Thursday, January 17, 2013

FiO2 Titration Augmented by Artificial Intelligence

I have been a Registered Respiratory Therapist for greater than twelve years and have never considered the titration of oxygen a big deal. Furthermore, practicing at > 10 different facilities in eight different States I have never needed to be prompted by a physician or surveillance system to titrate the FiO2 during mechanical. Fortunately, I have only worked at facilities with respiratory care practitioner driven protocols. So when two recent articles were published on the subject within the last month I took notice [1, 2].

The first article "Titration of Inspired Oxygen Levels during Mechanical Ventilation through a Respiratory Therapist Driven Approach Based on an Electronic Surveillance System (tools). Researchers at the Mayo clinic (Minnesota) compared the weaning of oxygen during mechanical ventilation via a Respiratory Therapist encouraged by a surveillance system versus physician assessment.

The results of the study were not unexpected however; a few intricacies regarding the institution disturbed me. So what is troubling with this institution and the study itself?

Physician assessment is the standard of care
The article stated that the standard for setting the FiO2 was based on physician assessment. I can see this standard for initial settings and the very acute phase of mechanical ventilation but weaning FiO2? This is why the results are not surprising if one has to wait for physician assessment before FiO2 is weaned then at most the FiO2 would only be decreased twice per a twenty for hour period [3].  In contrast if a respiratory care driven protocol was in place the weaning of FiO2 could be performed numerous times throughout a 24 hour period, since RCPs’ are in-house 24 hours.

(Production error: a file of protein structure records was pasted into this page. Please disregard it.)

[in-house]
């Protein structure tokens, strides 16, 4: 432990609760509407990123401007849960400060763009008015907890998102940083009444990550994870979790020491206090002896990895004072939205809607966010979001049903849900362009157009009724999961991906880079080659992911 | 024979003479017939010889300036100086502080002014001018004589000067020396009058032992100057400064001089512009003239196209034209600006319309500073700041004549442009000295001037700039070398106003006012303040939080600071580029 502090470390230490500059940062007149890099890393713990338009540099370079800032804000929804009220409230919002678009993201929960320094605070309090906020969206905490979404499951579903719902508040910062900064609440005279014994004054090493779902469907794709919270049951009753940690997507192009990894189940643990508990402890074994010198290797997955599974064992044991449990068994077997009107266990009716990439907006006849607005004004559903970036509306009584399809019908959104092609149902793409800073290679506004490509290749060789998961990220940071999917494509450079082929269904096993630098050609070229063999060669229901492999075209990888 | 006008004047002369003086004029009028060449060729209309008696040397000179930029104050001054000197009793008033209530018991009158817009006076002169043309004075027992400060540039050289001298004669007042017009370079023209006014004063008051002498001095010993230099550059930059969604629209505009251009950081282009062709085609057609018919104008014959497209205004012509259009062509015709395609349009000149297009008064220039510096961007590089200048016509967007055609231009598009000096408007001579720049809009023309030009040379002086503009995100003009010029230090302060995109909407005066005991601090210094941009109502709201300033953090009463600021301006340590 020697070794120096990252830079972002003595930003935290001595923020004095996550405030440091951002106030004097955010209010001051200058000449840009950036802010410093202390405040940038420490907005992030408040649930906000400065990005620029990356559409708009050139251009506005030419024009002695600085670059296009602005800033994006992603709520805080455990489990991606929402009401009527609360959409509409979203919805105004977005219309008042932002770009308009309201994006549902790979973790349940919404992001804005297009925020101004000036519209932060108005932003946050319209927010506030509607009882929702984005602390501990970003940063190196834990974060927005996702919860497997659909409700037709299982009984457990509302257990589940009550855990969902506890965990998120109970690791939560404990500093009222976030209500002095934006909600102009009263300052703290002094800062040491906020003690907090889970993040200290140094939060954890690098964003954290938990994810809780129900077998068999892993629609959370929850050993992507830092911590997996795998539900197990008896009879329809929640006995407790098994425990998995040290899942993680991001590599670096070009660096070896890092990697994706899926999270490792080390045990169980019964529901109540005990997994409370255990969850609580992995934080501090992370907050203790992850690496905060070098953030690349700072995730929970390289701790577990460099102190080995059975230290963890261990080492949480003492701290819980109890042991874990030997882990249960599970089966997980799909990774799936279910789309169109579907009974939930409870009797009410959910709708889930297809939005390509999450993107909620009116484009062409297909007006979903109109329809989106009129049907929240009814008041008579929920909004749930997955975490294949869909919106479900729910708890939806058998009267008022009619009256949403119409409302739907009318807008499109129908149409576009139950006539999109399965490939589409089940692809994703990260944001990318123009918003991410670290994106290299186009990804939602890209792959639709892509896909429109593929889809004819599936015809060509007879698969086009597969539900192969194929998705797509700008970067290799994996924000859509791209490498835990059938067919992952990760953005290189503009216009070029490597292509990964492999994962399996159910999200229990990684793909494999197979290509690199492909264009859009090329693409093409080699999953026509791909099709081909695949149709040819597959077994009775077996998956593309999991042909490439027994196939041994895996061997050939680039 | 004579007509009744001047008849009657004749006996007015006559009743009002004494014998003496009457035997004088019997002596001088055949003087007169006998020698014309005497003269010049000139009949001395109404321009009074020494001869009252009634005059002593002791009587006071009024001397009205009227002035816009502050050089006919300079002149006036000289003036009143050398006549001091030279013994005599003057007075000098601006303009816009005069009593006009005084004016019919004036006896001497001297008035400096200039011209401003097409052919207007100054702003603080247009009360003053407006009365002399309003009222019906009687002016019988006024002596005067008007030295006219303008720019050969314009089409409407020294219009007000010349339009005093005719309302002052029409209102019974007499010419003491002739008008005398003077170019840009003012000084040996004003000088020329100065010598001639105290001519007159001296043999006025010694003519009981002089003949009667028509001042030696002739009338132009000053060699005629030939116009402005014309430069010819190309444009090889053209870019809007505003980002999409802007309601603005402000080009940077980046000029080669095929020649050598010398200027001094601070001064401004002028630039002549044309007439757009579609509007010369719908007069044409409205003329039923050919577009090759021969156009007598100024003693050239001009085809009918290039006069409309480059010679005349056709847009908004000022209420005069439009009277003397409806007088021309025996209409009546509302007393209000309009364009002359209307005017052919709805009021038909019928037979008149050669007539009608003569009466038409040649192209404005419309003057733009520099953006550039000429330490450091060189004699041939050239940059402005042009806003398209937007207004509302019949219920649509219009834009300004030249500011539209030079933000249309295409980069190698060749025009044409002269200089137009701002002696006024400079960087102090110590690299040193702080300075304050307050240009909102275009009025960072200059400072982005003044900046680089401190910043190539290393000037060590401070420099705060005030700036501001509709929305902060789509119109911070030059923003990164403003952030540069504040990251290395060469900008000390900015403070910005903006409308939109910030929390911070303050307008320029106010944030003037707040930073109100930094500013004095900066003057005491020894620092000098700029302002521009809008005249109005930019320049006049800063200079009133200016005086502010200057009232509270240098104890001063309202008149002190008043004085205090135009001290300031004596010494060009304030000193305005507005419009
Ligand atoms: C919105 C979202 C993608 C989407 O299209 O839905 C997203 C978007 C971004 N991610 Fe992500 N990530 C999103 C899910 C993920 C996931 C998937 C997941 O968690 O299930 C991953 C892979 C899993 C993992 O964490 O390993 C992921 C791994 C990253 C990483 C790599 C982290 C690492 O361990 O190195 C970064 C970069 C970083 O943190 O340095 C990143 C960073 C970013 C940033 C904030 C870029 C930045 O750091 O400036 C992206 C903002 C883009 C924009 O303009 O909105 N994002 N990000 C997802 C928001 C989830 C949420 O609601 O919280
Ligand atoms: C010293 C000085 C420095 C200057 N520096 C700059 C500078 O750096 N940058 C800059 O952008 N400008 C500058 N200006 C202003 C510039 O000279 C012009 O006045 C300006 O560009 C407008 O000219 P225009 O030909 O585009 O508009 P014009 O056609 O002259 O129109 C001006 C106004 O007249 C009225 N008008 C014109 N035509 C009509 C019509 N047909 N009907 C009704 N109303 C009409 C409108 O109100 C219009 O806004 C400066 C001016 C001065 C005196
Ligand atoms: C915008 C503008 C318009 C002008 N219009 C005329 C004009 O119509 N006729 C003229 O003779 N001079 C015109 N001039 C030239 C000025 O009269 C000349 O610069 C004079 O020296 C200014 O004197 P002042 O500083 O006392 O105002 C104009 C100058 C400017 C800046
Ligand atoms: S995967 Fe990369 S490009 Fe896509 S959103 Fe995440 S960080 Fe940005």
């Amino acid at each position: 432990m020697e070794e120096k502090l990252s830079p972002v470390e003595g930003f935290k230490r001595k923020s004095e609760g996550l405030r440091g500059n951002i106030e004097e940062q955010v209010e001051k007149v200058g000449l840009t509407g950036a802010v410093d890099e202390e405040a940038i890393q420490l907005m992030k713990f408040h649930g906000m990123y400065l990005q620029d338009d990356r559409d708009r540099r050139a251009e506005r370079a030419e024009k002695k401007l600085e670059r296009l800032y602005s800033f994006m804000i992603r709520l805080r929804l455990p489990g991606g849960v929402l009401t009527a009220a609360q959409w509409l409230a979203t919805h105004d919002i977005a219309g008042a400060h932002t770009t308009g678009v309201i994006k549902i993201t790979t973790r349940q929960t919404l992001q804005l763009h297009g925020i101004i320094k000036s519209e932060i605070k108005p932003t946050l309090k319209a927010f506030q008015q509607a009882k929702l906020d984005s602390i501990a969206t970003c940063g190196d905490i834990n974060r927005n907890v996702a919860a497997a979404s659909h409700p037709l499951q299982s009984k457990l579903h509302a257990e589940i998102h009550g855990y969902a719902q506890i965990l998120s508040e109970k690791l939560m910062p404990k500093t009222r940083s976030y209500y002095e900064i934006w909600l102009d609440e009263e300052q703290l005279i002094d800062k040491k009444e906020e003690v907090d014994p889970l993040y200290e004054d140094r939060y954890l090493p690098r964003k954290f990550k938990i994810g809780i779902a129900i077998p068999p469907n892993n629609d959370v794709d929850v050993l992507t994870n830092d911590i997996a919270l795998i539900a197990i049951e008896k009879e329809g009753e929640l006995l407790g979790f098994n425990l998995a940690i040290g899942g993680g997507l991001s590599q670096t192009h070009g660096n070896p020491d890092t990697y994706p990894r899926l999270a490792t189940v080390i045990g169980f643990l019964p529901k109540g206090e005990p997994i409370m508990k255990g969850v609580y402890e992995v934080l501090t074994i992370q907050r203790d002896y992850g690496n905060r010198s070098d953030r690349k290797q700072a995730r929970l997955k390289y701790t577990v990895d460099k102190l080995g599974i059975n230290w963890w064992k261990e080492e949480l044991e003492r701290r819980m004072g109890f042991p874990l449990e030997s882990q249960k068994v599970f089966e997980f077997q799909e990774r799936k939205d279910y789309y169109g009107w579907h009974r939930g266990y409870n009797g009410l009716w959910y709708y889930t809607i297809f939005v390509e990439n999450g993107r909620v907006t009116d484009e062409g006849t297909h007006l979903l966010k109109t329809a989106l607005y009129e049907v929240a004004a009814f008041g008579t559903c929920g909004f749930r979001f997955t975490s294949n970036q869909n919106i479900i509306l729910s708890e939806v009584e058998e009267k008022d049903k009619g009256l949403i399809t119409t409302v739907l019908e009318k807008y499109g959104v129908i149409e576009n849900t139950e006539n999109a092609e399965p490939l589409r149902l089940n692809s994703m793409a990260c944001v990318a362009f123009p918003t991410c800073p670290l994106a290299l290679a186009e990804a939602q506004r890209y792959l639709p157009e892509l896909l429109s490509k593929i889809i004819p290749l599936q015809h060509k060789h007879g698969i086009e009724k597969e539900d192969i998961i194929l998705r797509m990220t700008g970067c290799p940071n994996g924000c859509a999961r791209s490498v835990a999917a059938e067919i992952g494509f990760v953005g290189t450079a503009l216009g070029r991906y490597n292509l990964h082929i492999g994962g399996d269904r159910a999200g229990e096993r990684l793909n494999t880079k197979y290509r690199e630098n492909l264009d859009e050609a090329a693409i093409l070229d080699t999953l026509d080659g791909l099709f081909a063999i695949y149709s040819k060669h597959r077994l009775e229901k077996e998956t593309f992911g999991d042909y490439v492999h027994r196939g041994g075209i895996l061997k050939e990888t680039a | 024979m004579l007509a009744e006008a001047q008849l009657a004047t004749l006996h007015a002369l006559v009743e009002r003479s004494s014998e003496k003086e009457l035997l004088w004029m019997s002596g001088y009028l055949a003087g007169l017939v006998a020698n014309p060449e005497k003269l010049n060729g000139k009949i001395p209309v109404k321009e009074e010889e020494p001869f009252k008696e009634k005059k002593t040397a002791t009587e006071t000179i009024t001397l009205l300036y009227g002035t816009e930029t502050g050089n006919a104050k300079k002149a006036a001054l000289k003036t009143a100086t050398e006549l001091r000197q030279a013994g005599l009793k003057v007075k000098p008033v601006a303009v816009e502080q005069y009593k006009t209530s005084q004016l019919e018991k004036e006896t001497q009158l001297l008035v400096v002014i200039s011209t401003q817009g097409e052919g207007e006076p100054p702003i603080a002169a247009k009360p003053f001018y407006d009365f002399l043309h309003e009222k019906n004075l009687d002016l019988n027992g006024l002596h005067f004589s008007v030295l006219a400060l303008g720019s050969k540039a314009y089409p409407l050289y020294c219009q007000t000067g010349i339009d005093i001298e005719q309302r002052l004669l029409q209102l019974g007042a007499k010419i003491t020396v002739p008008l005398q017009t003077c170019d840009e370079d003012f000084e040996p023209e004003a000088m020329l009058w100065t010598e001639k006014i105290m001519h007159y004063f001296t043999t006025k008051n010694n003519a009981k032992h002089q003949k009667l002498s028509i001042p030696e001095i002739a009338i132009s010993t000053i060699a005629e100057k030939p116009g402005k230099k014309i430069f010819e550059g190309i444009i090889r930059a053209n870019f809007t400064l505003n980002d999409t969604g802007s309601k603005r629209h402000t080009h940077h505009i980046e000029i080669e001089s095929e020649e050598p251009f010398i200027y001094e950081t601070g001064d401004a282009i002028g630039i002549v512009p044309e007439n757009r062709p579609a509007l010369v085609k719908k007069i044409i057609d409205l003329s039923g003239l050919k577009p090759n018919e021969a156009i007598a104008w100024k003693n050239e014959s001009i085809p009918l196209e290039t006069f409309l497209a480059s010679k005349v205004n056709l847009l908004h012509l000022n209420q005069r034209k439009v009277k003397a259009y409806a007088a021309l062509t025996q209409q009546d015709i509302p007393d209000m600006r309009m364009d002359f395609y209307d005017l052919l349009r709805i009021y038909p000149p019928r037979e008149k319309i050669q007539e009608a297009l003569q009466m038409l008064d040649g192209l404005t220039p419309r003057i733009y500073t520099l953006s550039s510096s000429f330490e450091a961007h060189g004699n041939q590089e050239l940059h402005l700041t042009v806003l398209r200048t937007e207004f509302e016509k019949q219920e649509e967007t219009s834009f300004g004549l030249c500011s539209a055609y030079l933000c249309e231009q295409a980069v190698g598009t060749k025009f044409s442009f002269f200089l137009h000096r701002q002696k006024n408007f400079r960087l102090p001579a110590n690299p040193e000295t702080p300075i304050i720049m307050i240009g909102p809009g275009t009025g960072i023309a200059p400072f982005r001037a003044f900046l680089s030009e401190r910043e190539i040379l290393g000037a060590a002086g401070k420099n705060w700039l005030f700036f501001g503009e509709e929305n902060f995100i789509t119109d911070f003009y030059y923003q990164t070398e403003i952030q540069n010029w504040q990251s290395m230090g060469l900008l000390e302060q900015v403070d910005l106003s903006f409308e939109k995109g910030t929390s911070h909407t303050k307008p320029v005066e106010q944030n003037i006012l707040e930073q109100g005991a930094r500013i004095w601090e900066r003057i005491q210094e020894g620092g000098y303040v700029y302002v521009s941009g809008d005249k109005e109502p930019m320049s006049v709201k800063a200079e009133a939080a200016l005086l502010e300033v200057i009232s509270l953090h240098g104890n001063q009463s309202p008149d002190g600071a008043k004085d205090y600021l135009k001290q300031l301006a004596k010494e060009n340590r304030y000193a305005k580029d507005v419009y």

The investment of creating an electronic surveillance system
This facility actually invested time, money, and resources into developing an electronic surveillance system.

This poses various questions;

Why does your Respiratory Care Practitioners (RCP’s) need to be prompted to wean FiO2?
-Do the RCP’s lack critical thinking skills? Is this an educational issue?
-Are the RCP’s under-staffed? Are they out of the ICU, administering non-indicated
breathing treatments?
-Do the physicians not trust the RCP’s is this why they need to be prompted and physician assessment is standard of care?

Computer programmers are not cheap and usually make more than a RCP (unless you outsource them from India) so I believe these allocations could have been used more effectively.

That the study was actually performed
The institution actually devoted time and finances for this study when a fifth grader familiar with probability could accurately predict the results [4].

The second article [2] introduced automated closed loop titration of Fio2, provided a synopsis of operational algorithms for these systems, presented patient studies, and provided key considerations and possible disadvantages of utilizing these systems.
The key driver for the development of these systems is to prevent complications related to hyperoxia and hypoxemia in infants. The article states that sampled patients spent ~half the time under the intended SpO2 range and greater than a third of the time above the intended SpO2 range.

A key consideration presented is that “hypoxemia spells in preterm infants are largely triggered by changes in ventilation and lung volume” [2]. Increasing the FiO2 may briefly resolve the hypoxic episode, however does not address the root cause, supporting the need for an engage practitioner.

Both of these articles present using artificial intelligence systems for the titration of FiO2. These systems may augment the titration of FiO2 however these do not replace the expertise of the device operator.


[2]. Claure N, Bancalari E. Automated closed loop control of inspired oxygen concentration. Respir Care 2013; 58 (1): 151-161.


[3]. A physician usually rounds on patients in the ICU one-to-two times in a twenty four hour period and most likely not at during the night.
[4]. The probability of a RCP weaning FiO2 versus physician is much greater. A RCP is staffed every 24 hours in the ICU and ventilator patient assessments are performed at least every four hours. So a RCP team will assess the patient six (6) times within a 24 hour period versus two (2) times for a physician assessment.